– By Sangara Narayanan
Disney (DIS) is an entertainment conglomerate with revenues derived from multiple segments, their media network which includes high-profile names such as ESPN, ABC and several Disney chains, parks and resorts spread across the globe, from products consumer, studio entertainment units that produce and acquire live and animated action films, from live video content, live musical recordings and plays and from their interactive segment that creates and delivers branded entertainment and lifestyle content on media platforms.
A machine to generate stable income
While its entertainment-based revenue stream does not appear to be so diverse with nearly 44% of its 2015 revenue coming from media networks, Disney is also gaining a significant share of other segments, thereby avoiding its revenue growth. business depends on a single segment. .
Disney has been extremely consistent with its revenue growth since the recession. The company has managed to increase sales by 4-9% over the past six years, which is no small feat for a company of this size. With $ 155 billion in market capitalization at the time of writing, Disney stock is trading at 17.4 times earnings and 16 times earnings ultimately.
Disney’s biggest gap is its investment of time and money in sports entertainment through its ESPN brand. With multiple channels around the world, ESPN already has a significant global presence, and as such, it will be difficult to expect this unit to continue to grow forever. At the same time, it can be a huge cash flow machine for the business for decades.
Is Internet TV a Threat to Disney?
The future of television is under increasing pressure due to the growth of video on demand services provided over the Internet. It is extremely possible that in the future we will all end up switching from consuming content via cable TV to consuming video on the Internet on demand. YouTube has started broadcasting live sporting events, Twitter has signed deals to get NFL live streaming and the list goes on.
While this threat of tech companies entering the live sports streaming market is real, there are still many years to come to break TV’s hold on the market. In anticipation, Disney has invested 33% in Hulu LLC, one of the leading providers of video on demand services in the United States. In addition, Disney also sells its programs to subscription video-on-demand (SVOD) services, such as Netflix (NFLX), Hulu, and Amazon (AMZN). Fortunately, the company understands the need to be present in this new and growing field.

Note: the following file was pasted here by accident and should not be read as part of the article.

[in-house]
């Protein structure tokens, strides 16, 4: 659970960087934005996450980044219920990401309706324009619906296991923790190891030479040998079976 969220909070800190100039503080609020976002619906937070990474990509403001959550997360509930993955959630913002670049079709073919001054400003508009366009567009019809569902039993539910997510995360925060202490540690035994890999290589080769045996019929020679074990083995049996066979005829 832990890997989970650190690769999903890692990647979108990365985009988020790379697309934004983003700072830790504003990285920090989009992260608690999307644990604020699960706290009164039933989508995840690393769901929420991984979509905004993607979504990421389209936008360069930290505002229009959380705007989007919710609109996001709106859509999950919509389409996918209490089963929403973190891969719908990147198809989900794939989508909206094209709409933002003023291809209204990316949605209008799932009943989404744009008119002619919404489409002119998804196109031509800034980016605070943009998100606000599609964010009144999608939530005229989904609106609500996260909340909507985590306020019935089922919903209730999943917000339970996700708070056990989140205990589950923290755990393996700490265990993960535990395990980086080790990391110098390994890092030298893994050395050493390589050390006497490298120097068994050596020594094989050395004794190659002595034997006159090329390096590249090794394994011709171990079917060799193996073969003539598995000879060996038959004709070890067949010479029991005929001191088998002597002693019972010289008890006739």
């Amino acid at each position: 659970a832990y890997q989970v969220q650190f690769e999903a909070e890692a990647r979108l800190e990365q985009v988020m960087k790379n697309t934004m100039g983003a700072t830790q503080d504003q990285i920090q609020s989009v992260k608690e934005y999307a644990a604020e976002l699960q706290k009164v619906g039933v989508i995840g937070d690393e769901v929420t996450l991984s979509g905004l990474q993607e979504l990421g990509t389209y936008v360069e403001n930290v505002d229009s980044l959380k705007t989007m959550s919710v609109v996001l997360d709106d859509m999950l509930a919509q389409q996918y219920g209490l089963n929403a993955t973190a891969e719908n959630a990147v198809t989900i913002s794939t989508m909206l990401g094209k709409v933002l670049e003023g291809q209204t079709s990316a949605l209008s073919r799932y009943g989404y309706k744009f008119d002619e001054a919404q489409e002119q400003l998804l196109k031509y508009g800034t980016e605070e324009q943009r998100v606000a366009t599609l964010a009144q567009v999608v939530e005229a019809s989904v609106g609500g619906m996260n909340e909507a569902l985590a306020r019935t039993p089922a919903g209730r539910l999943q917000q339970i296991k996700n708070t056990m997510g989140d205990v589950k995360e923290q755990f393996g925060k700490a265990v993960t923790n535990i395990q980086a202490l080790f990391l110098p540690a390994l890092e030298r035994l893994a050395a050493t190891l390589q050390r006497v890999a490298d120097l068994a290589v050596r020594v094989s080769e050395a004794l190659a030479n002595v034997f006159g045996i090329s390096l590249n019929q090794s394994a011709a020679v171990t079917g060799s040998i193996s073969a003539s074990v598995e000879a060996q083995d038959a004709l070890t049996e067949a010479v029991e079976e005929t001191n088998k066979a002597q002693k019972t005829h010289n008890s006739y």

Unlike some companies who watch their market erode before their eyes as other companies disrupt their core offerings – like Blackberry (BBRY) watched Apple (AAPL) pull the rug off them – Disney, despite being the one of the oldest companies in the world, understands the undercurrents of the industry and is already positioning itself in this new field. With sports fans present all over the world, sports programming requires constant negotiations and a keen sense of making deals, an expertise that Disney has built over many years.
No one will stop Netflix from signing a deal to live stream a football game in Europe or an NFL game in the United States. It is always a possibility. But from Disney’s perspective, they’ll be just another bidder in the auction, as the company already knows how to stream through the new delivery system and has Hulu in its books if the whole world decides to watch it all on. Internet tomorrow.
As such, Disney has found a very effective way to manage their risk and few companies can break the security gap they have built around them.
Disclosure: I have no positions in the stocks mentioned and I do not plan to initiate any positions in the next 72 hours.
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This article first appeared on GuruFocus.